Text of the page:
Is there life after the circus has left town?
Circus performer Justine Belmont works with big cats, but when the circus is disbanded and the old lion is sold to a private menagerie at a stately home in Norfolk, she is asked to spend a few weeks settling him into his new environment. When she arrives at the estate, however, she receives a mixed welcome.
The groundsman Tom Yates resents her presence as he doesn’t feel he needs her help with the lion. He revises his opinion when he sees the bond between her and the big cat, and she and Tom grow closer, although Justine remains torn about her feelings for him. The lady of the house, Priscilla – who is married to the reclusive owner, Lord Brooks’s, grandson – is not so easily convinced. She perceives Justine as a threat for the male attention and her plans for the manor. And her two young daughters are a little too curious about the lion for their own good.
When unsettling events occur, Justine begins to wonder if there is more to Priscilla’s animosity than meets the eye. Can Justine keep herself and everyone else safe until it’s time for her to leave again and start a new life elsewhere?
I am pleased to share a guest post with you.
Desperately Seeking… A Cast of Characters
When writing a book it goes without saying that having a plot or story line is essential, but it’s the characters in your book and their goals and motivations which drive the story, as well as the conflicts they face.
In my head most stories start with a character (or two) who wants something, and from that the basic story line is born. Then, slowly, the story gets populated with other characters – main and subsidiary parts, and even walk-on parts, who are all intertwined somehow and have an impact on each other’s lives.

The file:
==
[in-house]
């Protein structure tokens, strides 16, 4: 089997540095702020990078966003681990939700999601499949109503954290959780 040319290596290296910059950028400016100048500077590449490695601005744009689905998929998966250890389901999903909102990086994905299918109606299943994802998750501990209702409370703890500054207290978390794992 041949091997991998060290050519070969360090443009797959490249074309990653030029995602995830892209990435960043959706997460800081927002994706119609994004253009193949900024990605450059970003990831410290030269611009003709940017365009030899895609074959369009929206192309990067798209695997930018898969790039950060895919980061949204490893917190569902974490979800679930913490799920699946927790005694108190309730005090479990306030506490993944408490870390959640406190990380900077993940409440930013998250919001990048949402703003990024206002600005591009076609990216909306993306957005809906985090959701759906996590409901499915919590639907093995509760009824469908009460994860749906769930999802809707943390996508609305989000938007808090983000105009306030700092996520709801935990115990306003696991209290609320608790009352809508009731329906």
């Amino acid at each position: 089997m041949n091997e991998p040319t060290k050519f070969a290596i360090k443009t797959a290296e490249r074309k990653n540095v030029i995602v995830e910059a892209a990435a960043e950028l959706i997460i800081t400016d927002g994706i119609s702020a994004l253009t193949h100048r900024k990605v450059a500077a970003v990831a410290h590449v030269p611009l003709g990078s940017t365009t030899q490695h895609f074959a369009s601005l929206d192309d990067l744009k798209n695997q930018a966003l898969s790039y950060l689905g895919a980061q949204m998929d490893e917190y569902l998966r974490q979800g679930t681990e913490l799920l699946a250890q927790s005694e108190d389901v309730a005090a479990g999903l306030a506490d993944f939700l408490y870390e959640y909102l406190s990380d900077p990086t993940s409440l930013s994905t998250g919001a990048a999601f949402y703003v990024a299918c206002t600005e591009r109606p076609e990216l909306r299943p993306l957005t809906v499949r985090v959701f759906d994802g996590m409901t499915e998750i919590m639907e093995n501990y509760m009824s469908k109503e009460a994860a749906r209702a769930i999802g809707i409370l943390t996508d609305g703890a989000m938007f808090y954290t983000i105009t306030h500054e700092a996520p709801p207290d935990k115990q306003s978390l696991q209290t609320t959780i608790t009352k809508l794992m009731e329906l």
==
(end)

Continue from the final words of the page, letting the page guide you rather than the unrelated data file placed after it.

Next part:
Here are the main players and their different situations as they are at the start of A Lion Is Not Just For Christmas:
The daughter of the circus owner, Elijah Belmont, and his wife, Beth. Justine assists her father in his act as a lion-tamer, but she also has her own short act as a wire-walker, which used to be referred to as a line-dancer. When the circus is disbanded due to financial difficulties, she feels cast adrift because this is the only life she has ever known. On top of that, she’s angry and deeply resentful that Rexus, the lion, whom she’s very attached to, is being passed on to a private menagerie.
The groundsman at Stonybrook, the estate which has acquired the lion. He is also a distant relative of Henry, the baronet’s grandson. Tom spent some time working on a reservation in Africa and feels he knows enough about big cats to look after the lion on his own. He therefore resents Justine’s presence on the estate, where she’s been given the task of settling the lion in his new environment. A tricky divorce has also left Tom rather suspicious of pretty women.